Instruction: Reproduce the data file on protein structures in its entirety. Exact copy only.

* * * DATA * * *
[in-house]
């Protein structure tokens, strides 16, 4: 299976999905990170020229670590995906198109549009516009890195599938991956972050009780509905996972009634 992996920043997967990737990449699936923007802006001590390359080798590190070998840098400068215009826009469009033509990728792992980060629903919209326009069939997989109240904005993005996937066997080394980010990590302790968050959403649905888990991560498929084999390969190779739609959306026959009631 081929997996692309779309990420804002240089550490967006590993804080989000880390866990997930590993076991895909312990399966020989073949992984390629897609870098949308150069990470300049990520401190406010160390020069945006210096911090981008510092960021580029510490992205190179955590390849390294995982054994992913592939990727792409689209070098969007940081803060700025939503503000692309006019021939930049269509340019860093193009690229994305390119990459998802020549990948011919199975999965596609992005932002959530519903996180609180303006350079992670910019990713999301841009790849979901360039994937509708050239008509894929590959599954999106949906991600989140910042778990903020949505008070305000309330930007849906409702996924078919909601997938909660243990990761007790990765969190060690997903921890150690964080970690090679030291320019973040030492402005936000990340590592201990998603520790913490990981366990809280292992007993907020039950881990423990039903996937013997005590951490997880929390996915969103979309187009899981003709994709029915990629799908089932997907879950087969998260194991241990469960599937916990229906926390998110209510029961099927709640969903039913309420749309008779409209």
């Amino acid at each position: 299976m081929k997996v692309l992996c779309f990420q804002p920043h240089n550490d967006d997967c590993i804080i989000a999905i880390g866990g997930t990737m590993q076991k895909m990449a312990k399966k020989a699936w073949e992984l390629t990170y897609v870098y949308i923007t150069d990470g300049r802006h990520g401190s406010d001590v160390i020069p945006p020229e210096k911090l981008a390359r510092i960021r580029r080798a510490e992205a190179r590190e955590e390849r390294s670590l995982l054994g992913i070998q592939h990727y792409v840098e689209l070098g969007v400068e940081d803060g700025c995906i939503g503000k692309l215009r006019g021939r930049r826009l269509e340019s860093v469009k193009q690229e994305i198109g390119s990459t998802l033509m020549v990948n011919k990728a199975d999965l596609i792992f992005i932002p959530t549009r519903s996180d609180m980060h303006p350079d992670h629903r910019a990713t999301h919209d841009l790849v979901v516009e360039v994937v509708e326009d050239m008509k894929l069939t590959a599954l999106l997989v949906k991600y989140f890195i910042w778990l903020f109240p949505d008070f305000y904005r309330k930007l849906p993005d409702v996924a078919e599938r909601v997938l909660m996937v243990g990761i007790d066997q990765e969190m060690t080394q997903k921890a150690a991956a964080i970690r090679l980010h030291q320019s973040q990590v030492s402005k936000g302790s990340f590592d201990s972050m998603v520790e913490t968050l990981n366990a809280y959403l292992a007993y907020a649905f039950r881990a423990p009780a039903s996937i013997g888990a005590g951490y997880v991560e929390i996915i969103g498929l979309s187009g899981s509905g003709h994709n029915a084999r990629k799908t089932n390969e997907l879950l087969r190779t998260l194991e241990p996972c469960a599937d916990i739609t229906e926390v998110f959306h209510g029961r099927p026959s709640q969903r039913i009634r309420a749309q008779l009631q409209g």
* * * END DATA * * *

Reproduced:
[in-house]
């Protein structure tokens, strides 16, 4: 299976999905990170020229670590995906198109549009516009890195599938991956972050009780509905996972009634 992996920043997967990737990449699936923007802006001590390359080798590190070998840098400068215009826009469009033509990728792992980060629903919209326009069939997989109240904005993005996937066997080394980010990590302790968050959403649905888990991560498929084999390969190779739609959306026959009631 081929997996692309779309990420804002240089550490967006590993804080989000880390866990997930590993076991895909312990399966020989073949992984390629897609870098949308150069990470300049990520401190406010160390020069945006210096911090981008510092960021580029510490992205190179955590390849390294995982054994992913592939990727792409689209070098969007940081803060700025939503503000692309006019021939930049269509340019860093193009690229994305390119990459998802020549990948011919199975999965596609992005932002959530519903996180609180303006350079992670910019990713999301841009790849979901360039994937509708050239008509894929590959599954999106949906991600989140910042778990903020949505008070305000309330930007849906409702996924078919909601997938909660243990990761007790990765969190060690997903921890150690964080970690090679030291320019973040030492402005936000990340590592201990998603520790913490990981366990809280292992007993907020039950881990423990039903996937013997005590951490997880929390996915969103979309187009899981003709994709029915990629799908089932997907879950087969998260194991241990469960599937916990229906926390998110209510029961099927709640969903039913309420749309008779409209």
């Amino acid at each position: 299976m081929k997996v692309l992996c779309f990420q804002p920043h240089n550490d967006d997967c590993i804080i989000a999905i880390g866990g997930t990737m590993q076991k895909m990449a312990k399966k020989a699936w073949e992984l390629t990170y897609v870098y949308i923007t150069d990470g300049r802006h990520g401190s406010d001590v160390i020069p945006p020229e210096k911090l981008a390359r510092i960021r580029r080798a510490e992205a190179r590190e955590e390849r390294s670590l995982l054994g992913i070998q592939h990727y792409v840098e689209l070098g969007v400068e940081d803060g700025c995906i939503g503000k692309l215009r006019g021939r930049r826009l269509e340019s860093v469009k193009q690229e994305i198109g390119s990459t998802l033509m020549v990948n011919k990728a199975d999965l596609i792992f992005i932002p959530t549009r519903s996180d609180m980060h303006p350079d992670h629903r910019a990713t999301h919209d841009l790849v979901v516009e360039v994937v509708e326009d050239m008509k894929l069939t590959a599954l999106l997989v949906k991600y989140f890195i910042w778990l903020f109240p949505d008070f305000y904005r309330k930007l849906p993005d409702v996924a078919e599938r909601v997938l909660m996937v243990g990761i007790d066997q990765e969190m060690t080394q997903k921890a150690a991956a964080i970690r090679l980010h030291q320019s973040q990590v030492s402005k936000g302790s990340f590592d201990s972050m998603v520790e913490t968050l990981n366990a809280y959403l292992a007993y907020a649905f039950r881990a423990p009780a039903s996937i013997g888990a005590g951490y997880v991560e929390i996915i969103g498929l979309s187009g899981s509905g003709h994709n029915a084999r990629k799908t089932n390969e997907l879950l087969r190779t998260l194991e241990p996972c469960a599937d916990i739609t229906e926390v998110f959306h209510g029961r099927p026959s709640q969903r039913i009634r309420a749309q008779l009631q409209g």